“Childcare is a failed market,” says Elliot Haspel, an early education policy expert at the Robins Foundation and the author of Crawling Behind: America’s Child Care Crisis and How to Fix It. “The pain point is so deep, and it cuts across so many income levels and classes. At some point this decade, the dam is going to break.”

The economics of childcare are brutal for businesses as well as their customers. Providers can’t care for children without workers, and in some cases must hire one teacher for every three or four children—meaning that labor costs can account for 60% to 80% of expenses. Then there are a tangle of state and local regulations, governing everything from insurance requirements and staff background checks to the ratio of children per teacher and the amount of square feet per student. That last requirement expanded enormously during the pandemic and its social-distancing era, increasing the costs to providers just as their overall tuition base dropped. But even before March 2020, the industry’s fixed costs have long made the business of providing childcare very expensive—even though providers pay workers only about $12 per hour as a national median, lower than the starting salary for comparatively lower-skill roles at Target and Amazon. For small childcare providers especially, these margins are pretty unsustainable, especially in the most expensive markets.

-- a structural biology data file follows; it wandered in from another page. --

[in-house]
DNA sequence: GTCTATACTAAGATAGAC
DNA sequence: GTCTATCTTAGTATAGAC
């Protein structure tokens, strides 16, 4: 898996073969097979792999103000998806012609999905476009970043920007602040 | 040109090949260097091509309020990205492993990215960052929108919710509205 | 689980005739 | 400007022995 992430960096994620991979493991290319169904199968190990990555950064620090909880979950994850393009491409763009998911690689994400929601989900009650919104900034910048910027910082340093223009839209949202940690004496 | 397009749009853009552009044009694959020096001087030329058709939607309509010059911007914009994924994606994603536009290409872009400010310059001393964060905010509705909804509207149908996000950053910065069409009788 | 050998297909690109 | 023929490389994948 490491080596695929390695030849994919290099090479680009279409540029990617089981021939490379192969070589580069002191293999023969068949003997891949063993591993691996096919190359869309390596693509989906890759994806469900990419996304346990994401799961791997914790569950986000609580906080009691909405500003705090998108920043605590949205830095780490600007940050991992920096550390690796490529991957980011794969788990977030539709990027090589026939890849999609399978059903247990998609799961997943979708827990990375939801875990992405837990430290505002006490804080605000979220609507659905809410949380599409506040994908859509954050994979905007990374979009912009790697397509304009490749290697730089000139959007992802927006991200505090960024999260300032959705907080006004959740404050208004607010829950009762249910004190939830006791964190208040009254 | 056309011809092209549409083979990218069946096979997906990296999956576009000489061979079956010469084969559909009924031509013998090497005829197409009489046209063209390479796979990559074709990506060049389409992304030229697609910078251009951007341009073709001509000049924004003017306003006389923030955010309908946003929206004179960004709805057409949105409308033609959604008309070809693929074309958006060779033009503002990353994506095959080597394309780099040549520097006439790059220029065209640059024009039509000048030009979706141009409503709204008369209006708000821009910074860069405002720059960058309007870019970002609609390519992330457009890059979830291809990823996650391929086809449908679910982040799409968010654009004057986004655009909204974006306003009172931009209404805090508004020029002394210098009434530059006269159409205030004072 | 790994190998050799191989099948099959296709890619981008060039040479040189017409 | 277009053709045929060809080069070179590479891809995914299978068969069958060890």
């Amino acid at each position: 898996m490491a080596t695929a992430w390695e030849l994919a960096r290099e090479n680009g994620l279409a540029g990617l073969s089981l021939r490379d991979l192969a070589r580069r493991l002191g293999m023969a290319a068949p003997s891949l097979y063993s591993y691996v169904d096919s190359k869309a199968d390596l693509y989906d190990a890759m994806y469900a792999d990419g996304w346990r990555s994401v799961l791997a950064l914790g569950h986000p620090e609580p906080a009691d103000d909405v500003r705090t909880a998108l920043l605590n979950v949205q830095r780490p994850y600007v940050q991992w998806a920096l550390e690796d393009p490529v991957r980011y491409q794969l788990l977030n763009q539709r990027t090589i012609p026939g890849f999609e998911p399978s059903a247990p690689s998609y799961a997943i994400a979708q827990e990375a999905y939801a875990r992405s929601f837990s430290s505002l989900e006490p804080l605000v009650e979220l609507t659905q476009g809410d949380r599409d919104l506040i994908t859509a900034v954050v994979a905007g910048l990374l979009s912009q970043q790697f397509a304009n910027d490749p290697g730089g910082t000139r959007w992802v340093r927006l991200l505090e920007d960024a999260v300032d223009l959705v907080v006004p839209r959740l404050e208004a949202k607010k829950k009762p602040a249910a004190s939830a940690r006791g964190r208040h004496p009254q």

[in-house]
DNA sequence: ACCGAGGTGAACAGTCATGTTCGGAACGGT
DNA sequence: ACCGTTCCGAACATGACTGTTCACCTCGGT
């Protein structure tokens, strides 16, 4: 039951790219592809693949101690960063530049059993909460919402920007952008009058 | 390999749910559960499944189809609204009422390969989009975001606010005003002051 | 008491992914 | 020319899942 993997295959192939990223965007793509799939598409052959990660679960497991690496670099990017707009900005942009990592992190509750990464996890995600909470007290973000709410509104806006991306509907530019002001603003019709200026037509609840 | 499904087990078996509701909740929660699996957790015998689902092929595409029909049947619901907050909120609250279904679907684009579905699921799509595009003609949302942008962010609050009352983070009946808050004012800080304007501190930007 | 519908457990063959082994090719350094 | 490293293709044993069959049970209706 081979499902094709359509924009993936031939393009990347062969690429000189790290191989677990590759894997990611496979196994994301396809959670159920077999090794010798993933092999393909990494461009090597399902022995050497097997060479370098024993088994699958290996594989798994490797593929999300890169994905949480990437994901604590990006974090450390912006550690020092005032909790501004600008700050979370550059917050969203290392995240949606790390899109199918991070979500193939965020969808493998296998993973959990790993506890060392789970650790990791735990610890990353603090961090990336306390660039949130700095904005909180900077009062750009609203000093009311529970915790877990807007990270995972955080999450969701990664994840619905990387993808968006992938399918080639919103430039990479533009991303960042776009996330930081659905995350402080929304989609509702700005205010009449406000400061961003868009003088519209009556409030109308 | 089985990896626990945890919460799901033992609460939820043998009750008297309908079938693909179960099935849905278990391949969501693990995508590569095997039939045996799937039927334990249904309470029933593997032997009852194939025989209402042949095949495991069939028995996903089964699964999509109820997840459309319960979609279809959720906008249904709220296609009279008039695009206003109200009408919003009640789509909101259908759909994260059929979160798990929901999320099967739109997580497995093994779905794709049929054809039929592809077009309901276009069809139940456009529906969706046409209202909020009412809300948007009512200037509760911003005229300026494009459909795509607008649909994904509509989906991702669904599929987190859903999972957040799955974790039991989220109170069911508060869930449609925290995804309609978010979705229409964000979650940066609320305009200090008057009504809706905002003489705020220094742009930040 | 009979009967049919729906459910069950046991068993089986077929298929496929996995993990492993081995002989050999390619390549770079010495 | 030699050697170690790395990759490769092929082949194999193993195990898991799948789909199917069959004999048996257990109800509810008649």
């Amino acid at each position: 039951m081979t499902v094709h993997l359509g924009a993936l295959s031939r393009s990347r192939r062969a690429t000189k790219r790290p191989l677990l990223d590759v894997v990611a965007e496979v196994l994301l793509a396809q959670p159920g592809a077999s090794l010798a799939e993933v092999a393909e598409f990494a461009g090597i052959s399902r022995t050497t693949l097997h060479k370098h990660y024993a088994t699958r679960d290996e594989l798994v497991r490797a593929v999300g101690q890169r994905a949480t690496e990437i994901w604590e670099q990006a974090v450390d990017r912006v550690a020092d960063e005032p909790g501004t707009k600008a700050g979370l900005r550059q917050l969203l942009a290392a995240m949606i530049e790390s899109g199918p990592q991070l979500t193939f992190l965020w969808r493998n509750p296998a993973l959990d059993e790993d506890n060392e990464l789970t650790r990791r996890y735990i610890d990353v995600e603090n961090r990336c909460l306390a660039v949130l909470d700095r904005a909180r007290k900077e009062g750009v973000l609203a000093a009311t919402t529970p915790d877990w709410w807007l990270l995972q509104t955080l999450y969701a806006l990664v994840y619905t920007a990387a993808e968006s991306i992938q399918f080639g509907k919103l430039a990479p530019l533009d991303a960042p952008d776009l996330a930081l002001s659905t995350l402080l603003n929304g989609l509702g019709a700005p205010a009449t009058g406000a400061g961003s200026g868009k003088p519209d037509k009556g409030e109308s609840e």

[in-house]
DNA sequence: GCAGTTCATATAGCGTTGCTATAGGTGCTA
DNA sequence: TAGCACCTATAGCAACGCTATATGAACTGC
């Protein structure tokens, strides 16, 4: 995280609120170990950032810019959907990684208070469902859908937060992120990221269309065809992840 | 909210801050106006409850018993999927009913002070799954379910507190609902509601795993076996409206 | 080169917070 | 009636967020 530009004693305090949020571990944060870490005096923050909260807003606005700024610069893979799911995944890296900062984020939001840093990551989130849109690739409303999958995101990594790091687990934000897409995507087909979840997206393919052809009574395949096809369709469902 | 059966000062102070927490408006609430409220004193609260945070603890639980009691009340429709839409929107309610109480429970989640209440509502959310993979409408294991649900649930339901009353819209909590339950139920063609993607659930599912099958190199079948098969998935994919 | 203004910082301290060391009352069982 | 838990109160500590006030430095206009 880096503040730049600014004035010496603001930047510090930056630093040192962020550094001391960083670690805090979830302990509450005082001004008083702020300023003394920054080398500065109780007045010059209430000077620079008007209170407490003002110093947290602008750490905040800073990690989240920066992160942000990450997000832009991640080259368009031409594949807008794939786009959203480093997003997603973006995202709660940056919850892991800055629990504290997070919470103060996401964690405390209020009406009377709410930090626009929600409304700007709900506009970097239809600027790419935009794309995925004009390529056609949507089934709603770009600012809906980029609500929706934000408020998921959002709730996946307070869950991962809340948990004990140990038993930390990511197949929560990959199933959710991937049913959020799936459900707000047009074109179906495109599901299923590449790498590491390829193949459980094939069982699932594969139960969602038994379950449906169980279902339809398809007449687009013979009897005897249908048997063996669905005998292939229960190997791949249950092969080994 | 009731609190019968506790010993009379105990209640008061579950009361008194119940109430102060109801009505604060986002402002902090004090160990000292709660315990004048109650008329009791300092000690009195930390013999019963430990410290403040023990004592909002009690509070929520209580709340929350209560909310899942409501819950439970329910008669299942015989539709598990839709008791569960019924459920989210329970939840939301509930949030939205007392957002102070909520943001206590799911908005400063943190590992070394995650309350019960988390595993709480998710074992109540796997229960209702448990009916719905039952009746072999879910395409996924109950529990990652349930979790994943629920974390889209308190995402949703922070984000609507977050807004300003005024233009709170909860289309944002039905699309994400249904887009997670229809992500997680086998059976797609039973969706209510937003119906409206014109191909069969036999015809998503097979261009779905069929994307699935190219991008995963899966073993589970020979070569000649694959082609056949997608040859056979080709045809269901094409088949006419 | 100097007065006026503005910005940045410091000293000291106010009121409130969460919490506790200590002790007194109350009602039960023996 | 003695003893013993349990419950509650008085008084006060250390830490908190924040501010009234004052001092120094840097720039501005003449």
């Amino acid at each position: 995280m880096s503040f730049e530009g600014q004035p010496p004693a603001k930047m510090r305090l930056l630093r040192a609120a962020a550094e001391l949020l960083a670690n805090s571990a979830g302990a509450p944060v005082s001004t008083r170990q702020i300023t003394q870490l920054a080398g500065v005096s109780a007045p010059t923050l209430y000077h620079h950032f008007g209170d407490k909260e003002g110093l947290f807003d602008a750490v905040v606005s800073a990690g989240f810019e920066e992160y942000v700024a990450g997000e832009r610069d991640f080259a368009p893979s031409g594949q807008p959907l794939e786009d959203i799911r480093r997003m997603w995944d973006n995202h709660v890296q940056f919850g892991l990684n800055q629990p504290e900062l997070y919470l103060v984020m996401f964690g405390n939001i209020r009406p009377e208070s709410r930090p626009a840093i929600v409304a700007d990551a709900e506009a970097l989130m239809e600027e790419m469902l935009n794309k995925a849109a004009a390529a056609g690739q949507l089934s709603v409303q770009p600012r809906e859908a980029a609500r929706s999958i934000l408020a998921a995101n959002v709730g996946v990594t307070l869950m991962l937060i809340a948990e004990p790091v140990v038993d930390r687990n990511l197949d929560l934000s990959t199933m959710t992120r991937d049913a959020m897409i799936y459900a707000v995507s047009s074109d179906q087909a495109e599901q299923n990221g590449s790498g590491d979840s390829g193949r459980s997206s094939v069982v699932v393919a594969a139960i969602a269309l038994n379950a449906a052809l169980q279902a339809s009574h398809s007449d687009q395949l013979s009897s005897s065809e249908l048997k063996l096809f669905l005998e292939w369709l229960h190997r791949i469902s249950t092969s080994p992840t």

“We’re all being priced out,” says Fela Barclift, executive director of Brooklyn’s Little Sun People, who in 1980 founded her community-based childcare center with an emphasis on teaching Black children about their African heritage.

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A Little Sun People instructor provides a lesson on the hair textures of people with African heritage.
Courtesy of Henry Danner/Little Sun People

Her nine-teacher, 55-student nonprofit survived the pandemic thanks to the Paycheck Protection Program, Zoom sessions during the pandemic’s early months, and a grueling hybrid experiment before it reopened full-time in January. But “the rent increases have just been going through the roof; the health department requires that we have X amount of feet per child; and even nine teachers is very pricey,” she says. “Just trying to hang on is where we’re at right now.”